Sustainable Delights: Embracing Palm-Oil Free Eating

Palm oil
Palm oil comes from palm trees native to West Africa that produce high-quality oil used primarily for cooking in developing countries. This high-yielding plant was introduced to Indonesia and Malaysia in the early 1990s. Today these South East Asian countries, renowned for their extraordinary plant and wildlife biodiversity, produce over 90% of the world’s total palm oil.

What is palm oil used in?

Palm oil is a very productive crop. It offers a far greater yield at a lower cost of production than other vegetable oils.​​ While it is often used in small amounts, it can be found in food products, detergents, cosmetics and to a small extent, biofuel. More than half of all packaged products Americans consume contain palm oil—it’s found in lipstick, soaps, detergents and even ice cream.

What are the issues surrounding the use of palm oil?

1. Environmental Impact

Global production of and demand for palm oil is increasing rapidly. Plantations are spreading across Asia, Africa and Latin America. But such expansion comes at the expense of tropical forests—which form critical habitats for many endangered species and a lifeline for some human communities.

2. Climate Change

The conversion of forests to palm oil plantations releases massive amounts of carbon dioxide, exacerbating global warming. Moreover, draining peatlands for cultivation emits vast quantities of methane, a potent greenhouse gas. These factors make palm oil production a significant contributor to climate change, further compromising the health of our planet.

3. Human Rights Violations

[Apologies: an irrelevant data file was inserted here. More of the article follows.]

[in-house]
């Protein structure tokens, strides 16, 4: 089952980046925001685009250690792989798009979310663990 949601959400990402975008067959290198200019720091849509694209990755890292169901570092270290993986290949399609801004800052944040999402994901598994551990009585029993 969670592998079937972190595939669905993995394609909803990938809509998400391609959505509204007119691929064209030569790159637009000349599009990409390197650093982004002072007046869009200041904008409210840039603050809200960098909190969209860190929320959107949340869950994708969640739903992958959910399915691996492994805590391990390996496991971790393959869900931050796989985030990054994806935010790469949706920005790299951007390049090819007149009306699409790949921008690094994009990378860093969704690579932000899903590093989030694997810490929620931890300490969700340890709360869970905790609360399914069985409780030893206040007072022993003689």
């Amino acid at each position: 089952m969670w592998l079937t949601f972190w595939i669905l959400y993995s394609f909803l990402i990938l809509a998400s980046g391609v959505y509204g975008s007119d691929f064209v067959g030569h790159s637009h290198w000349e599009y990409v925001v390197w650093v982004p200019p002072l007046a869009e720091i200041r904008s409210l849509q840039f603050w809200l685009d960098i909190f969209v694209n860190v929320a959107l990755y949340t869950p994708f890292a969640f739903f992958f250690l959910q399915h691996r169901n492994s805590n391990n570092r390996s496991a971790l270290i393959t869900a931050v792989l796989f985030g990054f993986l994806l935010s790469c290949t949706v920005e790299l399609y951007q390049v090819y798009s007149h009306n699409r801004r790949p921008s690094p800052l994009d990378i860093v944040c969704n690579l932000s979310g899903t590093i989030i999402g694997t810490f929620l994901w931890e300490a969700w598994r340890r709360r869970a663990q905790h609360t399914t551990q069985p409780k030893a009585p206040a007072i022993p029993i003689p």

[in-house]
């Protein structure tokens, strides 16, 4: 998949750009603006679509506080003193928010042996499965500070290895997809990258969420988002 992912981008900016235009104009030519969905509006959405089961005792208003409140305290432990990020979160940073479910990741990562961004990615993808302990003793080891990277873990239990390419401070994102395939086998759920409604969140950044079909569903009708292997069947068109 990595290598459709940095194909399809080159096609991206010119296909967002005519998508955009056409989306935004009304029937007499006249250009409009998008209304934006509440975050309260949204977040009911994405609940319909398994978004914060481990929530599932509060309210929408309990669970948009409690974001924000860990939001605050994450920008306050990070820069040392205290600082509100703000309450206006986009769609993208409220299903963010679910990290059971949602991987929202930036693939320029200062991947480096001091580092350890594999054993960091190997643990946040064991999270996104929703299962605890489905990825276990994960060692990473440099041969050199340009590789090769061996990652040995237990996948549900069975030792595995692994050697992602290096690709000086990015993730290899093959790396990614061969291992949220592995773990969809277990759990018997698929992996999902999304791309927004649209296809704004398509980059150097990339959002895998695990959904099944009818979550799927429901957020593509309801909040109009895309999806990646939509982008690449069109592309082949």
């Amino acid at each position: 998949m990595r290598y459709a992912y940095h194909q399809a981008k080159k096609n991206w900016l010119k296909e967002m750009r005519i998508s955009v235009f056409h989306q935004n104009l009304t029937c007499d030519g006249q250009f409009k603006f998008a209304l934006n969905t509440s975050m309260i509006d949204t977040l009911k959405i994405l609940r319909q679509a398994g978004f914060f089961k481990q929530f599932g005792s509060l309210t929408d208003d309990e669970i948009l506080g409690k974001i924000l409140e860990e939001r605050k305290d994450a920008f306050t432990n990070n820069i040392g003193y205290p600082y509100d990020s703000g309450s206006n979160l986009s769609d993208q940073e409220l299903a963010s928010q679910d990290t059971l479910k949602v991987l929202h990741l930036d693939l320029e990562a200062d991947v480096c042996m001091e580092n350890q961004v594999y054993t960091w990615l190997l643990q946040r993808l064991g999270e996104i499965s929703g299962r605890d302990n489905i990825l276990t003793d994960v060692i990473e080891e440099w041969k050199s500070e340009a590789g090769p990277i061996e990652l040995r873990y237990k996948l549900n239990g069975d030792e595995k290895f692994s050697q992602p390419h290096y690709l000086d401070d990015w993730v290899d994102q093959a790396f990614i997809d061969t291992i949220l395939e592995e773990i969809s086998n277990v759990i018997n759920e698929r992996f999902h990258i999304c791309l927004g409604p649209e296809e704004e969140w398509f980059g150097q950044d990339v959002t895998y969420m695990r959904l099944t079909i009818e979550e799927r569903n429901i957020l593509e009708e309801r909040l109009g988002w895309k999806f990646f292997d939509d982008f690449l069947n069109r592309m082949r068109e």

The palm oil industry has been marred by reports of human rights abuses and labor exploitation. Workers on plantations often endure long hours, hazardous working conditions, and low wages. Child labor and forced labor have also been documented, highlighting the ethical concerns surrounding the industry.

Is palm oil bad for my health?

Palm oil has been associated with negative health effects due to its high saturated fat content. Consuming excessive amounts of saturated fats can contribute to an increased risk of cardiovascular diseases. Therefore, health experts recommend limiting the intake of palm oil and opting for healthier alternatives, such as olive oil or other unsaturated fats.

How can I identify palm oil in a product?

Read Labels and Familiarize Yourself with Alternate Names

In most countries, companies do not have to declare palm oil in ingredients. Instead, it is usually labeled as ‘vegetable oil’, making it indistinguishable from other plant oils. This means that we cannot identify if a product has palm oil or another vegetable oil. 

Palm oil can hide behind numerous names on ingredient lists, making it challenging to identify. Look out for terms like "vegetable oil," "palmate," "palmitate," and "sodium lauryl sulfate" which often indicate the presence of palm oil. Familiarize yourself with these alternate names to make informed choices.

How else can I avoid palm oil?

Choose Responsible Brands

Numerous companies have committed to using sustainable palm oil or completely eliminating it from their products. Look for certifications like the Roundtable on Sustainable Palm Oil (RSPO) or seek out brands that explicitly state their commitment to ethical sourcing.

Support Palm Oil-Free Alternatives

As consumer demand for sustainable alternatives grows, an increasing number of products are entering the market as palm oil-free alternatives. From spreads and snacks to beauty and cleaning products, these alternatives offer environmentally friendly choices. You can find all these and more at!

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